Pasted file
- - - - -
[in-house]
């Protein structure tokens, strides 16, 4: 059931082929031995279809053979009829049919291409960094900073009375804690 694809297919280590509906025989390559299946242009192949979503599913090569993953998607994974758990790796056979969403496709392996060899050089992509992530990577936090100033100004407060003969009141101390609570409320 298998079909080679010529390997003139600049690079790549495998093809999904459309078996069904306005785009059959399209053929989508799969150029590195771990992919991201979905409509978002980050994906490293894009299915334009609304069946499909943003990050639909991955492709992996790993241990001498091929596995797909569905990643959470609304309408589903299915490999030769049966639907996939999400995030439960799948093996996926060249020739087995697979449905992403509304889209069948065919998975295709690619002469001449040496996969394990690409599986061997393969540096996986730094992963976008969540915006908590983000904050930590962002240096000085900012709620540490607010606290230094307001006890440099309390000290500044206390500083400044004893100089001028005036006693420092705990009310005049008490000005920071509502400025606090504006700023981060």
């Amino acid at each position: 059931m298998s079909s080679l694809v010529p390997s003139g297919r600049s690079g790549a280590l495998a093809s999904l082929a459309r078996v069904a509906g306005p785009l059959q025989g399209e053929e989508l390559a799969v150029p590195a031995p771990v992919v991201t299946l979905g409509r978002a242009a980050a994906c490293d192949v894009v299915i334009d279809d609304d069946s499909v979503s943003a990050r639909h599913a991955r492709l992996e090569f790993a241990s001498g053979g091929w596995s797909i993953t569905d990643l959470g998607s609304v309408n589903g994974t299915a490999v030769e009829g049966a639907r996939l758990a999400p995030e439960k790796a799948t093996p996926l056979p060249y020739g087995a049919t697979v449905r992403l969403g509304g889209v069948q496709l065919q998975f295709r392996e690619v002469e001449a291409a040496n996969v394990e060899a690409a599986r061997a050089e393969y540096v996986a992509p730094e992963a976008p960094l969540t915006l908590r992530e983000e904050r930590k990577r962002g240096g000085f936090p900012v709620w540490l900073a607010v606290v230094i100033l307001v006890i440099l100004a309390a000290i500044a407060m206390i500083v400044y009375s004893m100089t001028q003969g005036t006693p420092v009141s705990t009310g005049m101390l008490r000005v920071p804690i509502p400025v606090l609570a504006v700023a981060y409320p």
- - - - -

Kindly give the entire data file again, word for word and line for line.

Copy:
[in-house]
């Protein structure tokens, strides 16, 4: 059931082929031995279809053979009829049919291409960094900073009375804690 694809297919280590509906025989390559299946242009192949979503599913090569993953998607994974758990790796056979969403496709392996060899050089992509992530990577936090100033100004407060003969009141101390609570409320 298998079909080679010529390997003139600049690079790549495998093809999904459309078996069904306005785009059959399209053929989508799969150029590195771990992919991201979905409509978002980050994906490293894009299915334009609304069946499909943003990050639909991955492709992996790993241990001498091929596995797909569905990643959470609304309408589903299915490999030769049966639907996939999400995030439960799948093996996926060249020739087995697979449905992403509304889209069948065919998975295709690619002469001449040496996969394990690409599986061997393969540096996986730094992963976008969540915006908590983000904050930590962002240096000085900012709620540490607010606290230094307001006890440099309390000290500044206390500083400044004893100089001028005036006693420092705990009310005049008490000005920071509502400025606090504006700023981060």
């Amino acid at each position: 059931m298998s079909s080679l694809v010529p390997s003139g297919r600049s690079g790549a280590l495998a093809s999904l082929a459309r078996v069904a509906g306005p785009l059959q025989g399209e053929e989508l390559a799969v150029p590195a031995p771990v992919v991201t299946l979905g409509r978002a242009a980050a994906c490293d192949v894009v299915i334009d279809d609304d069946s499909v979503s943003a990050r639909h599913a991955r492709l992996e090569f790993a241990s001498g053979g091929w596995s797909i993953t569905d990643l959470g998607s609304v309408n589903g994974t299915a490999v030769e009829g049966a639907r996939l758990a999400p995030e439960k790796a799948t093996p996926l056979p060249y020739g087995a049919t697979v449905r992403l969403g509304g889209v069948q496709l065919q998975f295709r392996e690619v002469e001449a291409a040496n996969v394990e060899a690409a599986r061997a050089e393969y540096v996986a992509p730094e992963a976008p960094l969540t915006l908590r992530e983000e904050r930590k990577r962002g240096g000085f936090p900012v709620w540490l900073a607010v606290v230094i100033l307001v006890i440099l100004a309390a000290i500044a407060m206390i500083v400044y009375s004893m100089t001028q003969g005036t006693p420092v009141s705990t009310g005049m101390l008490r000005v920071p804690i509502p400025v606090l609570a504006v700023a981060y409320p």